La Rustita

La Rustita

Marche, Italy

Empty beaches, closed chalets, deserted promenade. In autumn, the Adriatic Sea is tepid and good-natured, vaguely sad, and only belongs to a few. Above all, to those who live there and can enjoy the last days of sun sitting in the courtyard of a port trattoria at lunch. In Fano, young people love to meet at La Rustita, and so do we. We eat seafood salad, grilled squids, fried fish, mixed salad and white wine of the house between white wood and salty breeze.

Taverna della Rocca

Taverna della Rocca

Marche, Italy

La Taverna della Rocca has the fragrance of my childhood Sundays: long tables and meals that resembled a ritual; the smell of dense meat sauce – cooked slowly – and of hand-rolled egg pasta that characterised the holiday; the smell of grilled meat. The only ‘eccentricity’ here are the piade sfogliate grilled and served with wild herbs and local toma cheese (the house women are quite proud of them). An ode to dedication and simplicity.

Confiteria Bristol

Confiteria Bristol

Buenos Aires, Argentina

A boy and a girl walk on via Esmeralda. At the end of February, though the summer is about to end, the air in Buenos Aires is still torrid. They have just arrived and today they have no destination. The small Confitería Bristol is the address they are not looking for. The girl orders two vegetarian empanadas, and the boy three with meat, with no hesitations. In front of the convex windows of the confectioner’s that since 1952 lives on the domestic rituals of the local upper middle class, they speak with the man at the counter – a Peruvian who learnt the trade as a boy – and with a distinguished woman whom the confectioner introduces promptly as a regular customer and granddaughter of President Avellaneda. These delicious turnovers of crumbly wavy pastry – the girl will learn to mould them with greater and greater skill – are the main course of an improvised picnic on a bench in the small park in front of the Palacio de Relaciones Internacionales. She bites them slowly, while he wolfs them and smiles with eyes wide open, as he did when he was caught doing some prank as a child. Buenos Aires was his world back then; now it is the city where he goes back and takes his new love.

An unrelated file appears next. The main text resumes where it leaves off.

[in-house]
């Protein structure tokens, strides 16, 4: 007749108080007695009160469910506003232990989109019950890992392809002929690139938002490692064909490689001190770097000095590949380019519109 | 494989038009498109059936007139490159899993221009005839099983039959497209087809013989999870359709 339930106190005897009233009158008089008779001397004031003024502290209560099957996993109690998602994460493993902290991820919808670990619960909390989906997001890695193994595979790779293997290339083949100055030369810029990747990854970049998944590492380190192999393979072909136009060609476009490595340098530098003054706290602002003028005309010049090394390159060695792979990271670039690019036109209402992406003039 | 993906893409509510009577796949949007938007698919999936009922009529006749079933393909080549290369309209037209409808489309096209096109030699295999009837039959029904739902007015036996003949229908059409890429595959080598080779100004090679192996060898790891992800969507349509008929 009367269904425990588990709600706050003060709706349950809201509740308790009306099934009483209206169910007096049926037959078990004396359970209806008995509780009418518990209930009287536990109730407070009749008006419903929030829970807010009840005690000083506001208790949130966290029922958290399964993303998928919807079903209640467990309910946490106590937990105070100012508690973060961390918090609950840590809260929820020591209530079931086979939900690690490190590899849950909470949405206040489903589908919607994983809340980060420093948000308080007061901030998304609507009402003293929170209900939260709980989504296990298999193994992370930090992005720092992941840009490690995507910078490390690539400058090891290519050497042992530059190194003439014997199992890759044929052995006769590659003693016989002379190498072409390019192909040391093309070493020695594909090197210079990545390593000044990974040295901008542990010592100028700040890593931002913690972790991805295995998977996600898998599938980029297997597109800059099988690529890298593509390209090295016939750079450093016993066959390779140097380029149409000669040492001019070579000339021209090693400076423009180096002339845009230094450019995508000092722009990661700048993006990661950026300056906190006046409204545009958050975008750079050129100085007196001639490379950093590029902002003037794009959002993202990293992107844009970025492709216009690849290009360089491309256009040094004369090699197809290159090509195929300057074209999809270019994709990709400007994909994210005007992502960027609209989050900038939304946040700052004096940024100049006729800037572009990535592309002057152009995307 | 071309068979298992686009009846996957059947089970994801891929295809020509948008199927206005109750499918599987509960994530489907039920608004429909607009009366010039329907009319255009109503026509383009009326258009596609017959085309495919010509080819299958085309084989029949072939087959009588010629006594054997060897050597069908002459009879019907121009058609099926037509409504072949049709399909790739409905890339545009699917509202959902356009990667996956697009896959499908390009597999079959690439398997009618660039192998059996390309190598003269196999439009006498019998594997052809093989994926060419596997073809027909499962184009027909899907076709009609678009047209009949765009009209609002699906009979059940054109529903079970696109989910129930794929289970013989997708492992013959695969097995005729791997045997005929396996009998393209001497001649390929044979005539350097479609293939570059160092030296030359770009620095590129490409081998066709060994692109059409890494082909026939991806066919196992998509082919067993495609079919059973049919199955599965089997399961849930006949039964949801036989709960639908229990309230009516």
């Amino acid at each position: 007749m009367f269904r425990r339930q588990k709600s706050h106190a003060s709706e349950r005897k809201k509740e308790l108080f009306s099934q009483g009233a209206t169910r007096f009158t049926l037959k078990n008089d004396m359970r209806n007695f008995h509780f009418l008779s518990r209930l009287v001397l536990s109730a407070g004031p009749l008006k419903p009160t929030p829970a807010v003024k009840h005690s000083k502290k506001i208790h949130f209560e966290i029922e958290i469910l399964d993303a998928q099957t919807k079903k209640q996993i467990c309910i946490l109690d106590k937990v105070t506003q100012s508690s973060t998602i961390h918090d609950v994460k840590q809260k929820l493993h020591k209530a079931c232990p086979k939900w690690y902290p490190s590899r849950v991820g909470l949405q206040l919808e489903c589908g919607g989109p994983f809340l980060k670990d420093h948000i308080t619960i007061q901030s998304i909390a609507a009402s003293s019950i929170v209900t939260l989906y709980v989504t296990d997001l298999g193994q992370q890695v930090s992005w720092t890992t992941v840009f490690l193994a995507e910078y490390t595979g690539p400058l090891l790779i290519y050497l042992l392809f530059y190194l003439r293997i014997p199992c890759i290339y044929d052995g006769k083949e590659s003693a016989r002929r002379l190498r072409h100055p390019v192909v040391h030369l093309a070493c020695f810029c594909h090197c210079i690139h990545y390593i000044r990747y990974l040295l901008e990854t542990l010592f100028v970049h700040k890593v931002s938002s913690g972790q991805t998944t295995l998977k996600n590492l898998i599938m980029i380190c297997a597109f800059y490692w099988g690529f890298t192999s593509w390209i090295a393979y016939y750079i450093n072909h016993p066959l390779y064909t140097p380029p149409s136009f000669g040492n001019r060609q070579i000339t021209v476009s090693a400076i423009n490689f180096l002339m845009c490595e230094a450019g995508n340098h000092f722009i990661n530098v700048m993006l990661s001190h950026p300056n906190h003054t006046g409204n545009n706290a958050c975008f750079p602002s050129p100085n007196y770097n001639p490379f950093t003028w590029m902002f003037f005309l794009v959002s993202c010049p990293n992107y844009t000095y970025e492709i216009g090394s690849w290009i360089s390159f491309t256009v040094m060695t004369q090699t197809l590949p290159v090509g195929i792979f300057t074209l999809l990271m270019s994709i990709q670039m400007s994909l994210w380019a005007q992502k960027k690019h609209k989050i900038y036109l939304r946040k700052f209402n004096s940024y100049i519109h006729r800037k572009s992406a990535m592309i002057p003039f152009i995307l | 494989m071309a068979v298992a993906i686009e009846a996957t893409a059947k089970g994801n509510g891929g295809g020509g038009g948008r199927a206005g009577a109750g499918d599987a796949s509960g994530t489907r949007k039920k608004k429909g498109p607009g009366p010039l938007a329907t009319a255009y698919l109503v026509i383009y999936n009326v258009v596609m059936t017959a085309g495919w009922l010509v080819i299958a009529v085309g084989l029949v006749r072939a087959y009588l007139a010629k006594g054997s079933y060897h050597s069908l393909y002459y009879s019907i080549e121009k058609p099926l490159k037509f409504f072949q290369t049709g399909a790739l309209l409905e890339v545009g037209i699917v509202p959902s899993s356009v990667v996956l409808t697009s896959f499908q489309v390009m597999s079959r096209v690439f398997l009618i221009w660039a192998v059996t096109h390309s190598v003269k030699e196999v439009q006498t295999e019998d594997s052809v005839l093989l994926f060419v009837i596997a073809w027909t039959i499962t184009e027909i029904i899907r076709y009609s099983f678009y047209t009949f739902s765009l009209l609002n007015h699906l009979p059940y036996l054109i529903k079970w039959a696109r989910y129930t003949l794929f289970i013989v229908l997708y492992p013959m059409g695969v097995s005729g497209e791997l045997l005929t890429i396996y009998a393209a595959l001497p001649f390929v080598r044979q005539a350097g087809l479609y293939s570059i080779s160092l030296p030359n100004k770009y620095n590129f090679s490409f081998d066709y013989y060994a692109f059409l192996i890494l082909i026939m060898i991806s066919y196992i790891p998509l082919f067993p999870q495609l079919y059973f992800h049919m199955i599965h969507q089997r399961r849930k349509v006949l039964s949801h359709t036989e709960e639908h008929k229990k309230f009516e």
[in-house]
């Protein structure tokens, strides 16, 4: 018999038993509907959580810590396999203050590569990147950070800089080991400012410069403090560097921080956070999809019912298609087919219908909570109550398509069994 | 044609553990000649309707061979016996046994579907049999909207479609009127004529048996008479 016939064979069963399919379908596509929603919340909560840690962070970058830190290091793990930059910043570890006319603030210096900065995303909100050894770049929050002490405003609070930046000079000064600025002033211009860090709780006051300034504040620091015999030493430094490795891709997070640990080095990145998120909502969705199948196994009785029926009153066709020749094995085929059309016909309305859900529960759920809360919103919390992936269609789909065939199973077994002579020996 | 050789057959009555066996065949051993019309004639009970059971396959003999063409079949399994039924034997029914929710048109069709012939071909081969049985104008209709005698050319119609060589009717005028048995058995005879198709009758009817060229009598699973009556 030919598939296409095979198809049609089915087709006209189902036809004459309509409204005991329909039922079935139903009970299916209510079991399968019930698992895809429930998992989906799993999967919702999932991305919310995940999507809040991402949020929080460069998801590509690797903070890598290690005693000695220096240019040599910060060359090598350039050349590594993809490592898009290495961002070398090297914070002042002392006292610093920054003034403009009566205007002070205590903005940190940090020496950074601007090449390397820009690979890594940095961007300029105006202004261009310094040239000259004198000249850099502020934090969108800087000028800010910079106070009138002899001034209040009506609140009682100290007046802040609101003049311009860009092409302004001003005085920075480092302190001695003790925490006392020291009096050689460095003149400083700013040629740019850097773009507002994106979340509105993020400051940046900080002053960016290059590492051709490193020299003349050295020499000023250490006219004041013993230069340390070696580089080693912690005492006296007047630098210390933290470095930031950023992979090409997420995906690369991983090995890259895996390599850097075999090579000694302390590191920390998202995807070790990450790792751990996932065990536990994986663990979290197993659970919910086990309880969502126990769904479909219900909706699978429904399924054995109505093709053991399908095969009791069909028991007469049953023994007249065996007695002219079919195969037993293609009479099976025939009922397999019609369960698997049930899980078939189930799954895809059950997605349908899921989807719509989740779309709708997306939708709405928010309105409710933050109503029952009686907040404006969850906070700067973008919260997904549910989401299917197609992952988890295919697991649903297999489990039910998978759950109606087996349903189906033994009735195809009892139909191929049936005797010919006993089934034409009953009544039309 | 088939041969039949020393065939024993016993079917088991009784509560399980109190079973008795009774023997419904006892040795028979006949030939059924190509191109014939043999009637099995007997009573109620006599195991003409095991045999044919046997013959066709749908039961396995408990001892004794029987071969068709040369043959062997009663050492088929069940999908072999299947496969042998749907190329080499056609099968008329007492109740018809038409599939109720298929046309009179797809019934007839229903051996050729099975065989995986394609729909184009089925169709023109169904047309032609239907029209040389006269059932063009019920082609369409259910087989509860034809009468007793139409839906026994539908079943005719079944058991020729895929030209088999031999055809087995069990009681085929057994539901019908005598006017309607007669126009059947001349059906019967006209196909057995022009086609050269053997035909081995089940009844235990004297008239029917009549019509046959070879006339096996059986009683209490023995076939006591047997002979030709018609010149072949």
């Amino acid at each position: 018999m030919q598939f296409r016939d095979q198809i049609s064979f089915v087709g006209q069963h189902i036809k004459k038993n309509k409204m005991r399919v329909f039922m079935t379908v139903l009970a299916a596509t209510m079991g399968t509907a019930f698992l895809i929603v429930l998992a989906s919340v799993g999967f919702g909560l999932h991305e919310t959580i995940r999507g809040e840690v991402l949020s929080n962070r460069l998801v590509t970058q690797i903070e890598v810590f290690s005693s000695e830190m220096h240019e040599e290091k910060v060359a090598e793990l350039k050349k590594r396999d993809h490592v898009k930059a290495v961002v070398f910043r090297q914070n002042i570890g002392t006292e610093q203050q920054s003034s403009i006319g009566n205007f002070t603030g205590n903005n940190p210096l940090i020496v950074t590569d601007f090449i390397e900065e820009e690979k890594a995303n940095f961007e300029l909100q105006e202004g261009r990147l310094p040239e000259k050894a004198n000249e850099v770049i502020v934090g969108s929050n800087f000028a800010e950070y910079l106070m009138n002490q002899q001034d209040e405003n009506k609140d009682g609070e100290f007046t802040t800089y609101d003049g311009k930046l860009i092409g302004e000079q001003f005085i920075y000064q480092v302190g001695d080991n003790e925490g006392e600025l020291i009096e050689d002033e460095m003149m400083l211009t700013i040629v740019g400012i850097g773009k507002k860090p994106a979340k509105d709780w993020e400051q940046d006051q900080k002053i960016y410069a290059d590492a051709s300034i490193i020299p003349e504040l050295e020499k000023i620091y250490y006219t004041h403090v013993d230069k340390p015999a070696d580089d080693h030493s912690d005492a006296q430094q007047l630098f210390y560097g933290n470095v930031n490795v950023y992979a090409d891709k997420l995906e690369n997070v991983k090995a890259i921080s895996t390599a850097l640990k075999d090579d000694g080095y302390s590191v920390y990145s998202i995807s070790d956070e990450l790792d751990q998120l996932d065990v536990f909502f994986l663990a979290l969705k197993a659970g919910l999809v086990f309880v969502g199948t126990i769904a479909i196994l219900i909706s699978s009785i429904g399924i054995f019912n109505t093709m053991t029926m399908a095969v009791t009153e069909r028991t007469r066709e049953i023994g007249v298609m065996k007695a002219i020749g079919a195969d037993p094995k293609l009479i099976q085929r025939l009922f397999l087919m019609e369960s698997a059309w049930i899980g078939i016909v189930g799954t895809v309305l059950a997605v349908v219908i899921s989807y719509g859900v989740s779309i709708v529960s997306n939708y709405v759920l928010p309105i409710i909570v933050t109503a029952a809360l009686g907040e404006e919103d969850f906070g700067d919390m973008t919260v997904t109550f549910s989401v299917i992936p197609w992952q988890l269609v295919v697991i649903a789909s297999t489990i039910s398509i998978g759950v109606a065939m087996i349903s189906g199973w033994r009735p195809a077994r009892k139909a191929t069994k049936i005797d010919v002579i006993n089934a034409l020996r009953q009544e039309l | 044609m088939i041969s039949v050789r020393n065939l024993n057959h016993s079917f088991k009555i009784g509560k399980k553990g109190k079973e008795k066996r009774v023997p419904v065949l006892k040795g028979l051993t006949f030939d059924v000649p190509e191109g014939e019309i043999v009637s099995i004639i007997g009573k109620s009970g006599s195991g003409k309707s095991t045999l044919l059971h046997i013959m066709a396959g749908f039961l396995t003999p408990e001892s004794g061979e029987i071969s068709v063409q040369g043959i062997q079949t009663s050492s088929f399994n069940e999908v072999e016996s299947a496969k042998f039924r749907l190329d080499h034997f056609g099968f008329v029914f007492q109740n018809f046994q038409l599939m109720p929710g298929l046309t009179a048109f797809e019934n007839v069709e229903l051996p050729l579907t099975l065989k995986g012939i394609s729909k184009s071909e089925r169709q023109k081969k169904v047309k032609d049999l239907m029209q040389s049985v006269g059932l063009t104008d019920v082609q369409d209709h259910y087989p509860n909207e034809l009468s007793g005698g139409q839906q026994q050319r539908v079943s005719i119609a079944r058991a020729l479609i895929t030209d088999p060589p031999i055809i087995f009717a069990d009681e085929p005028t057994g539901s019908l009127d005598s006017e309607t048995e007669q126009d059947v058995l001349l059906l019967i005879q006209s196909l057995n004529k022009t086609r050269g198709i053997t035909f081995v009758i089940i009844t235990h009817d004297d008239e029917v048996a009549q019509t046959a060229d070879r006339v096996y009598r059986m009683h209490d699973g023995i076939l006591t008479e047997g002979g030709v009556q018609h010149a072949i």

La Bamba de Areco

La Bamba de Areco

Buenos Aires, Argentina

Only the pampas’ prairie beyond Buenos Aires’ north-western suburbs can silence the enthusiasm that Big Sur glaciers stirred in us. We have just left them. It is a summer Sunday; the wind pampers the trees’ foliage with deep hypnotic caresses. At the end of a dirt road, a young gaucho awaits us near the gate, as sculpturesque and fierce as the horse he controls with minimal moves. We follow him up to the entrance of a purple residence edged in white, along an intimate procession that cuts in half the neat land at sunset. Everything in this maternal rural landscape seems to be cautiously dancing with ancestral moves. The grass is greener, and the sky is airier and higher. This Land has become, also for us, a promise of happiness…

Hub Porteño

Hub Porteño

Buenos Aires, Argentina

‘All happy mornings resemble one another’ – Here I am, Jonathan Safran Foer. We woke up at Hub Porteño with a discreet and innocent jolliness, which even the passing rain drumming on the veranda could not disperse. The wall garden at our back, we sat on the striped sofa and sipped coffee in decorated china, while waiting for our daily medialunas to come out of the oven, stately and fragrant. The historical neighbourhood families resumed their classic routine while the sun dried the smaller puddles. In our spare time, we exercised our idea of luxury: we idled on the roof terrace, a private Eden among building tops, lingered in the big marble bathtub and, when snack time came, treated ourselves to a portion of homemade cake and a mate, while resuming that book about enchanted estancias.

Oviedo

Oviedo

Buenos Aires, Argentina

It is summer in Buenos Aires; lunch regulars start sitting down in Oviedo’s radiant dining room and greet with familiarity the waiters, busy with the last preparations. We get quickly used to ceremonious gestures, faint pleasantries, courtesy, and whispered conversations over spotless tablecloths. A classic world with no imperfections, where a small dose of peculiarity is allowed on the big canvases hanging on the walls, and on the dishes. The chefs’ knowledge and inspiration get to the tables as polished compositions, sometimes geometrical, sometimes more fluid. Every course is a variety of unusual, clear flavours, whose balance surprises you at every bite. A character that takes shape between sober creativity and tradition, between eternal and unconventional.